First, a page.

The Value of Ultrasound in Acute Ankle Injury: Comparison With MR
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To assess the value of the ultrasound (US) in different grades of acute trauma by comparing with MR.
We analyzed 30 patients, of average age 33, with acute ankle trauma, without fracture on standard radiograms. One week after injury all patients were sent for US. We used linear probe 8–15 MHz. Ten days later, the patients were examined on MR.
Anterior talofibular ligament was normal in 20.6% by US and in 20.3% by MR. Ligament lesion were found by ultrasound in 40%, proven in only 20.6% by MR. Ultrasound diagnosed 33,3% ruptured ligament, MR found 50% rupture of anterior talofibular ligament. In 80.3% cases the calcaneofibular ligament appeared to be intact with both methods. Ultrasound found stretch ligament in 10.6% cases and MR proved that in 10% cases. In other 6.6% cases, MR found complete rupture. Intraarticular effusion was found in 80.3% patients by US and in 86.6% by MR. Lesion of tendon of long peroneal muscle was found in 40.6% patients by both methods. Lesion of tendon of short peroneal muscle was found in 33.3% lesions and proved by MR in only 20.3% cases. In other patients findings were normal. US found 10% lesions of the tendon of anterior tibial muscle and MR found 10.3% lesions. US found 10.6% lesions of tendon of long halucis flexor and MR found 20%. Our results were statistically analyzed by cross-tabs, the Stuart-Maxwell test, Npar tests and the McNemar test.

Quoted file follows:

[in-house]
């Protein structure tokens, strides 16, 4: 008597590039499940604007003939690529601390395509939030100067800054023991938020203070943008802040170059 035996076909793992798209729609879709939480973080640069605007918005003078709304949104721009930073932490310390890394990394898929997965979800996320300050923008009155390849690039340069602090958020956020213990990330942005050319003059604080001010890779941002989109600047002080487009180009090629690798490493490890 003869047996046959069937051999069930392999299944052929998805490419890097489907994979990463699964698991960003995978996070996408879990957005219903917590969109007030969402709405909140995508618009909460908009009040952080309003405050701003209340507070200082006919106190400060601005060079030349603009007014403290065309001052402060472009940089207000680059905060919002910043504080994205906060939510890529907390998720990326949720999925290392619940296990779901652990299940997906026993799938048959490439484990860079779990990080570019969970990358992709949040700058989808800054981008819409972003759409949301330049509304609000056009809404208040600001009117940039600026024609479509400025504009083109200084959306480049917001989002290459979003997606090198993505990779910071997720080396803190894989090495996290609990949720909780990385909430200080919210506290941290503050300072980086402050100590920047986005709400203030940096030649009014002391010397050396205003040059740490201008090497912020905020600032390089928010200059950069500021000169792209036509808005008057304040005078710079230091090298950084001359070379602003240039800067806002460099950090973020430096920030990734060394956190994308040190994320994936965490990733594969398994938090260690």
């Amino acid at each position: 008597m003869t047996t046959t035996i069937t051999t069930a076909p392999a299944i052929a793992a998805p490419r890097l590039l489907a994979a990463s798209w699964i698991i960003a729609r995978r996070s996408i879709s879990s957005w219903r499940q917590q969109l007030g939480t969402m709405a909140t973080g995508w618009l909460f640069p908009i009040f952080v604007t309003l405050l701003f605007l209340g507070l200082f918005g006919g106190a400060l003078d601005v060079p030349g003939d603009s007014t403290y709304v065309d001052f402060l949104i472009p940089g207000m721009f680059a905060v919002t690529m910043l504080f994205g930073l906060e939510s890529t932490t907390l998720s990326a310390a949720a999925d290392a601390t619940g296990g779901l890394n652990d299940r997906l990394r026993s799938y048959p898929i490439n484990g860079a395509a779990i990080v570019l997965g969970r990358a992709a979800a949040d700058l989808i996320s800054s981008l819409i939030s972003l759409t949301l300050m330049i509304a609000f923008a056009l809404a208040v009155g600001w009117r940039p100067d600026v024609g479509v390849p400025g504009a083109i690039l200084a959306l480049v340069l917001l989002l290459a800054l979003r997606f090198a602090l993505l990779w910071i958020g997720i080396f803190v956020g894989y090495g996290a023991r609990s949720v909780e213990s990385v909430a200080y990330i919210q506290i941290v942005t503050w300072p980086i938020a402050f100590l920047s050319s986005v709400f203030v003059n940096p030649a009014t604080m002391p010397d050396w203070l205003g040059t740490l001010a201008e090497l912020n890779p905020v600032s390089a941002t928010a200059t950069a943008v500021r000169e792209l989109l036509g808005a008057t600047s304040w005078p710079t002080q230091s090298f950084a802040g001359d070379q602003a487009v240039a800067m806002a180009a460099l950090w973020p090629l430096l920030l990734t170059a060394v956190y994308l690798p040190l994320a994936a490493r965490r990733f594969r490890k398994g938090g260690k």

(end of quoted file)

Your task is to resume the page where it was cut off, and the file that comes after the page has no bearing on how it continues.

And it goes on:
US proved to be a good and reliable method for diagnosing Grade I and II of ankle sprain, but for proper evaluation of Grade III, MR is recommended.
Key WordsLower limb injuries Orthopedic trauma
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